I’m 31 years old and I haven’t seen Top Gun. There’s even a long-running joke in Flight of the Conchords where one character continually makes references to Top Gun, despite the other insisting he has never seen it. Well today I can officially relate more to Brett than Jermaine.
In fact, watching Top Gun for the first time, unclouded by nostalgia, is a little like rewatching history. Like other ’80s classics, iconic moments viewed through the lens of the final days of 2019 now seem like cheap pastiches. It’s easy to forget that these were the moments that defined the tropes to begin with, such as the raspy bollocking by the commanding officer that now comes across as shallow parody – I need to remind myself that at the time this was relatively fresh: “Don’t screw around with me Maverick. You’re a hell of an instinctive pilot. Maybe too good. I’d like to bust your butt but I can’t”. It’s not cheesy – this was just the original cheese recipe.
Among the most striking of such moments is the silhouetted love scene, in which Tom Cruise’s Maverick finally does the dirty with the film’s love interest – a totally unremarkable nobody that I’ve forgotten the name of already. The bright, colourful backgrounds means you can see all the detail of their open-mouthed and needlessly slobbery kissing. Iconic? Yes. Disgusting? Also yes.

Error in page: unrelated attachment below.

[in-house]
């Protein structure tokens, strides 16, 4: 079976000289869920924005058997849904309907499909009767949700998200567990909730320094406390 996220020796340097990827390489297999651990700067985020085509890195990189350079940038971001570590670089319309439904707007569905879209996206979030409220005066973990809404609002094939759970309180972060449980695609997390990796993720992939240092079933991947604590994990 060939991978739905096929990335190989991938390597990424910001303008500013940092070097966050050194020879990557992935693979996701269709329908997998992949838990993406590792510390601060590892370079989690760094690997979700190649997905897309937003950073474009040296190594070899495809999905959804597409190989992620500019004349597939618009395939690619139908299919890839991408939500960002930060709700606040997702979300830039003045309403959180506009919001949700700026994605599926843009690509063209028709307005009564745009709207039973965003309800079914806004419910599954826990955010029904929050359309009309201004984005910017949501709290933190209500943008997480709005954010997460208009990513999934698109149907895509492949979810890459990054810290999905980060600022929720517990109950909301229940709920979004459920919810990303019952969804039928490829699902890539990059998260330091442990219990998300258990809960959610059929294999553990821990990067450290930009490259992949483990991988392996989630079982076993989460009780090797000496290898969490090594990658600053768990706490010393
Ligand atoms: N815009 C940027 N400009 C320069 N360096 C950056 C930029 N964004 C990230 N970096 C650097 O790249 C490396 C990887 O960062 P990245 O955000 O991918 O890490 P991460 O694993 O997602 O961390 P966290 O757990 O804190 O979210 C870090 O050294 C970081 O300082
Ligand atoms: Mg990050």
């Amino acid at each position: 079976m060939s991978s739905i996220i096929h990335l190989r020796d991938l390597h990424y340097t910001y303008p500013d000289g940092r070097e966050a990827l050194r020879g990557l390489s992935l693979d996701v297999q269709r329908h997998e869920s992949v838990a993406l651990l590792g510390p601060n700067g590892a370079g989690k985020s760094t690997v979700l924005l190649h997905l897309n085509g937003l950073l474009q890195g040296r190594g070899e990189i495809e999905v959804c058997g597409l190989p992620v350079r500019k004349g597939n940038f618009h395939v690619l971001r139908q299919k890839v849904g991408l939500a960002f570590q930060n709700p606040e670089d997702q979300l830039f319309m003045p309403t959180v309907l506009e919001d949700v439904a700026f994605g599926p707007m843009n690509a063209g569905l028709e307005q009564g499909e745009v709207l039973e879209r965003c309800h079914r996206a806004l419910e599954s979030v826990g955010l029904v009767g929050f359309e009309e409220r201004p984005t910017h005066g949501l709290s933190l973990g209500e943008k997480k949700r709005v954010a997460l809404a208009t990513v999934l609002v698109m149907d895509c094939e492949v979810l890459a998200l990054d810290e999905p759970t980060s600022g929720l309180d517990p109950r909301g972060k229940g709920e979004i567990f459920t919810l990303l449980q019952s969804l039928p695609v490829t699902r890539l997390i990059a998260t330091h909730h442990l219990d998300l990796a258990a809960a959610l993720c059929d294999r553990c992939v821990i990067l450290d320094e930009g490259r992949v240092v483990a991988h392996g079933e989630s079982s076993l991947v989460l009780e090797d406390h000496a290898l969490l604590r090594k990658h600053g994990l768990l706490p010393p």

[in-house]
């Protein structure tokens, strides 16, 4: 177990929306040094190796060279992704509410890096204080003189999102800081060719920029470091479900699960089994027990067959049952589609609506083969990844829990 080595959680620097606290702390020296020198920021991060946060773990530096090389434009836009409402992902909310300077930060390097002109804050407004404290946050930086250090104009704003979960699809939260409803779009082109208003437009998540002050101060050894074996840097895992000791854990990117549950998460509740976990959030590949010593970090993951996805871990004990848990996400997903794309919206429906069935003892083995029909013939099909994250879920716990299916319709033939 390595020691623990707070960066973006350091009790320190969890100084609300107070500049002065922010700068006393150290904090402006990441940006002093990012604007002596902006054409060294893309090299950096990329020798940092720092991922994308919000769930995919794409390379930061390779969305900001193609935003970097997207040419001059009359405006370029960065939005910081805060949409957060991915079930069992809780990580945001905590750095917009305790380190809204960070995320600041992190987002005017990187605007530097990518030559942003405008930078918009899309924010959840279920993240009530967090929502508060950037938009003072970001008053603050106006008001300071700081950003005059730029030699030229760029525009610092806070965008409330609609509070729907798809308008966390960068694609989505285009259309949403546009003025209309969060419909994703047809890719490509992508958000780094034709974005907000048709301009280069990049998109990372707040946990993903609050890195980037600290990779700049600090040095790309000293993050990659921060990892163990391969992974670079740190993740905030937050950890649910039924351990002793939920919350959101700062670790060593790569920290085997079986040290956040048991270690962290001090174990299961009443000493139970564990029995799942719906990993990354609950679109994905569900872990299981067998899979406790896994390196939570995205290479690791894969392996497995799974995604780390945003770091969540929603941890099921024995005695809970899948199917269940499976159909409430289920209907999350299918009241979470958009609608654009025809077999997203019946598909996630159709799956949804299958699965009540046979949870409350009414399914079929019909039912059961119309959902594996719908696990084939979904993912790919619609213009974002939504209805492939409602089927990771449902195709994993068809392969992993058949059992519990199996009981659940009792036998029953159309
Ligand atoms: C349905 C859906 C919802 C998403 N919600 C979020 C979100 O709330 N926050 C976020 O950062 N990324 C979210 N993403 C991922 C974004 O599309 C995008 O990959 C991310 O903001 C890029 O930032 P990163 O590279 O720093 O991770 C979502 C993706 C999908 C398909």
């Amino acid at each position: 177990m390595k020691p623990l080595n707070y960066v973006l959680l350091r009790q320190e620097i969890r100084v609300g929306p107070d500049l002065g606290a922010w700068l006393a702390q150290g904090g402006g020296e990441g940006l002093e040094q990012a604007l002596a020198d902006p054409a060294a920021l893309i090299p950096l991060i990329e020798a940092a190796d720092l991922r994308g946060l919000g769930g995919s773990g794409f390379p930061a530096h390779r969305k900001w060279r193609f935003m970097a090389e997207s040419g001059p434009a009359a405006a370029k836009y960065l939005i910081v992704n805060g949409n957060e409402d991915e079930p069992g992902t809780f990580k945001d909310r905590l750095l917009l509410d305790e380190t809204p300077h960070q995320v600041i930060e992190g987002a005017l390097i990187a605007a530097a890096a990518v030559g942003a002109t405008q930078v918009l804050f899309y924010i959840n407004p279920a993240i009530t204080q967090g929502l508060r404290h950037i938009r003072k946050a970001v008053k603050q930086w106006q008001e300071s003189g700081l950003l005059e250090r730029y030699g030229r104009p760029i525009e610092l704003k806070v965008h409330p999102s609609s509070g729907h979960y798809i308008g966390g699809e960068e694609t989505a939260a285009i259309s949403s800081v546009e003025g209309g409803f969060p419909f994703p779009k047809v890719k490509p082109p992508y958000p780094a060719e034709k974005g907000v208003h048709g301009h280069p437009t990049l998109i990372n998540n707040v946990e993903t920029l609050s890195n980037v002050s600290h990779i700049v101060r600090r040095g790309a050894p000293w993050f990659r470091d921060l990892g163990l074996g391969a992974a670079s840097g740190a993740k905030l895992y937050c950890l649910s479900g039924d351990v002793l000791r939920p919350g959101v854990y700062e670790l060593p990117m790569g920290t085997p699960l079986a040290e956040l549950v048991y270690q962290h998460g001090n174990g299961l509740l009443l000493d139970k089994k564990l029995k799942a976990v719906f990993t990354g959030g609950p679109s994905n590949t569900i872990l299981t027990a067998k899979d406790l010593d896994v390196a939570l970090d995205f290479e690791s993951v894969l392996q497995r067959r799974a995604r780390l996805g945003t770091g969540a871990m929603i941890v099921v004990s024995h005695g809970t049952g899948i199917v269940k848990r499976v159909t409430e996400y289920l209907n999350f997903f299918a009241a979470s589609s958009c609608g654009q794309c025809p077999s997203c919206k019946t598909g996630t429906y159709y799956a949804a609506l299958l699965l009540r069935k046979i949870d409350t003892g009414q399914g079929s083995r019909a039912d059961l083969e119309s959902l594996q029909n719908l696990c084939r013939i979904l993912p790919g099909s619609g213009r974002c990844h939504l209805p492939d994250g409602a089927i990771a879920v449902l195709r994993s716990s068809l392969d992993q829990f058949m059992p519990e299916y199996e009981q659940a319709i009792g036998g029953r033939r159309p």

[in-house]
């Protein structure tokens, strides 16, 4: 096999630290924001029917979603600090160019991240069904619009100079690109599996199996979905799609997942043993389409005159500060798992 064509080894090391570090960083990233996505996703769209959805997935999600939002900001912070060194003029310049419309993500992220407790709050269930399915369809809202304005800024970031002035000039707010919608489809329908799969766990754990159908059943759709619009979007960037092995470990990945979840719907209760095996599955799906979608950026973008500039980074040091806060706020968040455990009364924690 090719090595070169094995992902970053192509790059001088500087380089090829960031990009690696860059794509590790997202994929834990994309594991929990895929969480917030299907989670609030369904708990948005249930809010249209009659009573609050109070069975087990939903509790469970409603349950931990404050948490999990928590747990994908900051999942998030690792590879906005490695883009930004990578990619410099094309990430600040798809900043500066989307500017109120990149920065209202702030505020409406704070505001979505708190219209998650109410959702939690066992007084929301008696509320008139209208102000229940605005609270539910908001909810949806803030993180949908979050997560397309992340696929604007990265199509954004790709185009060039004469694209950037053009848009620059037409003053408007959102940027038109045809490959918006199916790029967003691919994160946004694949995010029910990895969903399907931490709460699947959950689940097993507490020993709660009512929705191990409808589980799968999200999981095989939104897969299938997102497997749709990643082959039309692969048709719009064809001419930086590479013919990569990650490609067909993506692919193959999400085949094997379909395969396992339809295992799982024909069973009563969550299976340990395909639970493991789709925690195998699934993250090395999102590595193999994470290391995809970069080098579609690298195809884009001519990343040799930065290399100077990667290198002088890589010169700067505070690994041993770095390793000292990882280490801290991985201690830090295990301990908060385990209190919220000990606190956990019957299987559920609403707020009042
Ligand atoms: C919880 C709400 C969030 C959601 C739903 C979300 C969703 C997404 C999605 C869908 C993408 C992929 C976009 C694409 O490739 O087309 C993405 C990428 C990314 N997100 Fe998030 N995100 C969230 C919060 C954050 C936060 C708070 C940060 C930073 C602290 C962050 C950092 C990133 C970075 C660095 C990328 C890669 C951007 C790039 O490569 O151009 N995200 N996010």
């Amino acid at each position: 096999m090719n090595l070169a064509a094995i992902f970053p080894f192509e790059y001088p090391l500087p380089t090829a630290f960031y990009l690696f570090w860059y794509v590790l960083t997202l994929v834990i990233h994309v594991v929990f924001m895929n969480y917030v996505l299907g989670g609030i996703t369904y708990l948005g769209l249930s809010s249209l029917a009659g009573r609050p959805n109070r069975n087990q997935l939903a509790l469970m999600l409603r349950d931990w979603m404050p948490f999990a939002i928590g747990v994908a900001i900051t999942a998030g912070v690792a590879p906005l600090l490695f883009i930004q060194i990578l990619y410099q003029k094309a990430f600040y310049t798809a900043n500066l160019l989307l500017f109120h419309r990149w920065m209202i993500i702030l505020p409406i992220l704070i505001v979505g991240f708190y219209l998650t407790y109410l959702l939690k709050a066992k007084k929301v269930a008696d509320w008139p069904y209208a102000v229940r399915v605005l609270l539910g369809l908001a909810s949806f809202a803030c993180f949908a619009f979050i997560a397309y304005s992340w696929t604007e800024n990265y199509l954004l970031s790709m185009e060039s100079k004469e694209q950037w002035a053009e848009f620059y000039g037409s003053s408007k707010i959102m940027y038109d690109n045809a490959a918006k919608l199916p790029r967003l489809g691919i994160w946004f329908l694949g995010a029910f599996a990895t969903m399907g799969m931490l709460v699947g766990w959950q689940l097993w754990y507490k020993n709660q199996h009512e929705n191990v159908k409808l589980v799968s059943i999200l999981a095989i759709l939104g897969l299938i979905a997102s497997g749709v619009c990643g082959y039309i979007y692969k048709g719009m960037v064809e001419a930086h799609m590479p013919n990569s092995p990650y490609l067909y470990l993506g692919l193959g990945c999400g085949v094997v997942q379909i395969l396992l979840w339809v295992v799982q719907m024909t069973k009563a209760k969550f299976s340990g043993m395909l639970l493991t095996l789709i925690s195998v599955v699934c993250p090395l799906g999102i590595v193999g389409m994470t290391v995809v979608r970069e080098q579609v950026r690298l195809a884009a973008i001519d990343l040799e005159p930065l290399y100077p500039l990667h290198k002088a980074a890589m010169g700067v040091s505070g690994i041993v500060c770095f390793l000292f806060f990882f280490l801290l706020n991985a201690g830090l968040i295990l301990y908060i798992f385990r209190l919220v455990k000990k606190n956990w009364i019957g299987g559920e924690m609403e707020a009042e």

Top Gun is about as ’80s an experience as it is possible to have. Remember when nameless Eastern forces were the bad guys? Remember when Tom Cruise was relatively normal? Remember when you could basically creep and hassle a woman until she submitted to your advances? Let’s make America grea… wait.
All this and more are very much still live and kicking in Top Gun, although you can’t criticize the film for simply existing in a pre-#metoo era – even if there probably was never a time when following a woman into the ladies toilets was a good thing.
It’s funny to discover that Top Gun is actually mostly a romantic movie. I’d always assumed it was a jacked-up military wank festival for American jingoism, mindlessly set to a Kenny Loggins soundtrack. It’s actually, secretly, an overbearingly homoerotic ballad pretending to be a heterosexual love story – and it’s good, light-hearted fun. Heavy gay vibes are felt from start to finish, and not just in the amusingly pointless but highly enjoyable volleyball montage. From the spicy and sexual rivalry with Val Kilmer’s “Ice-man” to the inexplicably glistening wet bodies of every single character from start to finish (someone turn the fucking air conditioning on, please), Top Gun is undoubtedly the work of either a frustrated, closet or subliminally inspired homosexual genius – and it’s all the better for it.
Crank the sound up, discard your cynicism and just enjoy this beautiful window into a simpler, saucier and altogether sillier world of 1980s boyish fantasyland.